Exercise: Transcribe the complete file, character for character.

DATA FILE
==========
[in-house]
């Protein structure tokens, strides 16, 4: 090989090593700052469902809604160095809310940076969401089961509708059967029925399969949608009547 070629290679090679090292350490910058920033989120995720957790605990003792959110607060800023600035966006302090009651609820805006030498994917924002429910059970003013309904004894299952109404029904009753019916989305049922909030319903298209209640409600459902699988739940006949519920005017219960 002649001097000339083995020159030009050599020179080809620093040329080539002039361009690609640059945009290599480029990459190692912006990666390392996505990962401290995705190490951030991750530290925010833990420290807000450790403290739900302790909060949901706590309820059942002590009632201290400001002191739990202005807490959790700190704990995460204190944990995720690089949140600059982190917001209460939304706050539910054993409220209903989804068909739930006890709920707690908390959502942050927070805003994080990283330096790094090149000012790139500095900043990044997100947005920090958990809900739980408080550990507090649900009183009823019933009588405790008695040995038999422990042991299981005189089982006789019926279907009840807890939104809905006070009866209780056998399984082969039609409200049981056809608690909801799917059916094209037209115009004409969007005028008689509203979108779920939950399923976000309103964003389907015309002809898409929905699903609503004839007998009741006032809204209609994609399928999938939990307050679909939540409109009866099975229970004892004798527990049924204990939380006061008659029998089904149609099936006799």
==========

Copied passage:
[in-house]
């Protein structure tokens, strides 16, 4: 090989090593700052469902809604160095809310940076969401089961509708059967029925399969949608009547 070629290679090679090292350490910058920033989120995720957790605990003792959110607060800023600035966006302090009651609820805006030498994917924002429910059970003013309904004894299952109404029904009753019916989305049922909030319903298209209640409600459902699988739940006949519920005017219960 002649001097000339083995020159030009050599020179080809620093040329080539002039361009690609640059945009290599480029990459190692912006990666390392996505990962401290995705190490951030991750530290925010833990420290807000450790403290739900302790909060949901706590309820059942002590009632201290400001002191739990202005807490959790700190704990995460204190944990995720690089949140600059982190917001209460939304706050539910054993409220209903989804068909739930006890709920707690908390959502942050927070805003994080990283330096790094090149000012790139500095900043990044997100947005920090958990809900739980408080550990507090649900009183009823019933009588405790008695040995038999422990042991299981005189089982006789019926279907009840807890939104809905006070009866209780056998399984082969039609409200049981056809608690909801799917059916094209037209115009004409969007005028008689509203979108779920939950399923976000309103964003389907015309002809898409929905699903609503004839007998009741006032809204209609994609399928999938939990307050679909939540409109009866099975229970004892004798527990049924204990939380006061008659029998089904149609099936006799």